As will be appreciated, the microprocessor in the machine control system is capable of many iterations of the computation cycle per second, but because the invention does not require a complex series of computations, processor speed is not a limiting factor. This allows use of the invention even with older CNC machine tools.
After its initial contact with the part surface 28, there commences a series of computation cycles during which the probe is moved on the instantaneous probing plane according to the following trajectory definition rules: (1) if the probe is in its non-triggered state, it is moved in a counterclockwise direction with respect to the normal W of the instantaneous probing plane according to some function designed to bring stylus 20 into contact with the part; (2) if the probe is in its triggered state, it is moved in a clockwise direction with respect to the normal of the instantaneous probing plane according to some function which returns the stylus to its rest position and guarantees that it remains within the safe operating range.
Numerous functions exist for generating the desired clockwise and counter clockwise rotations, two of which are detailed below in connection with FIGS. 6 and 8. As will be shown, rules (1) and (2) globally route the probe around the part along the routing boundary 50 in the counter clockwise direction relative to the normal W of the instantaneous probing plane. It should be understood, however, that the selection of the counterclockwise and clockwise directions in rules (1) and (2) can be reversed; reversing the directions would globally route the probe in a clockwise direction around the part along routing boundary 50 relative to W.
FIG. 4 is a flow diagram which illustrates the operation of this invention according to the previously stated routing rules, while FIG. 5 is a schematic representation of the resulting probe trajectory. In FIG. 5, it is again assumed that the X-Y plane has been arbitrarily selected as the instantaneous probing plane 52 and its normal direction is defined by W=(0,0,1). The intersection of the instantaneous probing plane 52 and the part 28 defines the routing boundary 50.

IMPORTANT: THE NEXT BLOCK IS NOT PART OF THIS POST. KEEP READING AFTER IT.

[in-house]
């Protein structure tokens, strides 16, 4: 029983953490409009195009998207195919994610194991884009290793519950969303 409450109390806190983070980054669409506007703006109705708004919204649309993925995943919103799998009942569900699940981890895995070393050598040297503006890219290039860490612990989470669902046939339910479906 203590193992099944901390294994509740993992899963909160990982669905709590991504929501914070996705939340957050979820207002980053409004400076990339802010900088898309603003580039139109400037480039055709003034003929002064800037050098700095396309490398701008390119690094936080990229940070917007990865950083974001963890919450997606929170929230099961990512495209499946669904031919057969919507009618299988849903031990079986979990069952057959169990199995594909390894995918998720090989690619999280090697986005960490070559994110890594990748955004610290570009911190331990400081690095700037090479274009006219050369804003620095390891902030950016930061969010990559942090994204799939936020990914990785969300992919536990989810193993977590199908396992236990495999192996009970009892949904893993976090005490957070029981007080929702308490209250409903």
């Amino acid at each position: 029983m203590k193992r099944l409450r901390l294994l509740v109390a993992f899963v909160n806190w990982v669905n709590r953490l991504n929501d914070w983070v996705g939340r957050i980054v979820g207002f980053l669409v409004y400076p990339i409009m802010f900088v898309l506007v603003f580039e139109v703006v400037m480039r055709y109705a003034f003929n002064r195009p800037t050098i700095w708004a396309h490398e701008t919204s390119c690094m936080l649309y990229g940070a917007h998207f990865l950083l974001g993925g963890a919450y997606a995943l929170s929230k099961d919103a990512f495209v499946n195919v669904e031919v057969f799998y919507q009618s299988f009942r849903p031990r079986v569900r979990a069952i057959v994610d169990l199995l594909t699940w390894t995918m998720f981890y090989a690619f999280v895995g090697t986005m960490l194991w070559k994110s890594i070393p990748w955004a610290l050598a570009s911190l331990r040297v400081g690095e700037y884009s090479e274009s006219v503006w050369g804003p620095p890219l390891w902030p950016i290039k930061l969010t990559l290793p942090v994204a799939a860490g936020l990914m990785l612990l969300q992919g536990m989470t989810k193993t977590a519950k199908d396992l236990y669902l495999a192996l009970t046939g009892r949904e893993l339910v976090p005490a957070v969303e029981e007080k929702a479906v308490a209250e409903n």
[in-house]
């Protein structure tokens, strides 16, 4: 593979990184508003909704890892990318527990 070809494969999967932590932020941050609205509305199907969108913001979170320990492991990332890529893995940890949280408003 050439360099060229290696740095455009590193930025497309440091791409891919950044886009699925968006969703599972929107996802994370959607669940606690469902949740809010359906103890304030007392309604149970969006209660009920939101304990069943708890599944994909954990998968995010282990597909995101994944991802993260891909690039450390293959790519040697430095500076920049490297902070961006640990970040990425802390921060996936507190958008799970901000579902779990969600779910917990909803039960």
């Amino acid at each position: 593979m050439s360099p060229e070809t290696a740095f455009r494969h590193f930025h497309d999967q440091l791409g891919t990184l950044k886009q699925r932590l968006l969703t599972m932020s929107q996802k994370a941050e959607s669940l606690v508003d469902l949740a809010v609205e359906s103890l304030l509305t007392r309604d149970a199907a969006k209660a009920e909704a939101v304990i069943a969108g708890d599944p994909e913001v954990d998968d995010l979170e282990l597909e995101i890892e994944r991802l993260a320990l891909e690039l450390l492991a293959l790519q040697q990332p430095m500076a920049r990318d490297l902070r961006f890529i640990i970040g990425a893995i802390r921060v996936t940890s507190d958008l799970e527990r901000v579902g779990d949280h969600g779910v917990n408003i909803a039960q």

Referring to FIGS. 4 and 5, a sequence of eight computation cycles (beginning at times t0, t1 . . . t7) are illustrated. At block 54 of FIG. 4, the probe is moved toward the part until the stylus 20 is brought into contact with the surface of part 28 either manually, or by some other conventional method along an initial path U0. At block 56, corresponding to a time t0, a sampled data point P1 is created from the probe position feedback and an initial move vector is selected. The selection of the move vector in block 56 is such that it is parallel to the line segment connecting the last sampled data point with the current probe position. In its initial contact with the surface, where there is no "last" sampled data point, the move vector is selected to be the cross product of U0 and W. The magnitude of this vector is set according to some advantageous feedrate, such that the probe will remain within its safe operating range. The initial move vector, depicted in FIG. 5 as V1, is used to issue a control signal to the manufacturing equipment resulting in the movement of the probe along the trajectory specified by V1. (The apparent movement of the probe beyond this point of initial contact with part 28, as depicted in FIG. 3, is possible as long as the deflection of the stylus does not exceed the safe operating range, and in any event, it will be understood that distances are exaggerated in the illustrations for clarity.)
At time t1, test 58 (FIG. 4) checks the operating state of probe 16. At this time, stylus 20 has moved to a new position Q1. Since it is still in contact with the part surface, the probe remains triggered, and control is transferred to block 60. Here, the move vector V1 is rotated in the clockwise direction, and a new move vector V2 (FIG. 5) is generated. This is used to issue control signals on signal path 46 (see FIG. 2) to move the probe along path V2.
At time t2, test 62 (FIG. 4) is performed, and the probe status is again checked. As depicted in FIG. 5, the probe is now at position Q2--still in contact with the part surface. Control is therefore returned to block 60 where a new move vector V3 (FIG. 5) is generated by rotating V2 in the clockwise direction. New control signals are issued and probe motion continues along path V4.
At time t3, the test at 62 is performed again and control returns to block 60. A new move vector V4 (FIG. 5) is created by rotating V3 in the clockwise direction and new control signals are issued.
At time t4, however, when test 62 is again performed, probe stylus 20 has moved to location P2 as shown in FIG. 5 and is out of contact with the part surface. The probe is no longer triggered and control is transferred back to block 56.
Here, a new sampled data point P2 is created and stored, and a new move vector V5 is generated. In the preferred embodiment, vector V5 is selected to be parallel to the line segment from last sampled data point P1 to the current position P2. Control signals are then issued to move the probe in a counter clockwise direction with respect to the normal of the probing plane 52 along the move vector V5.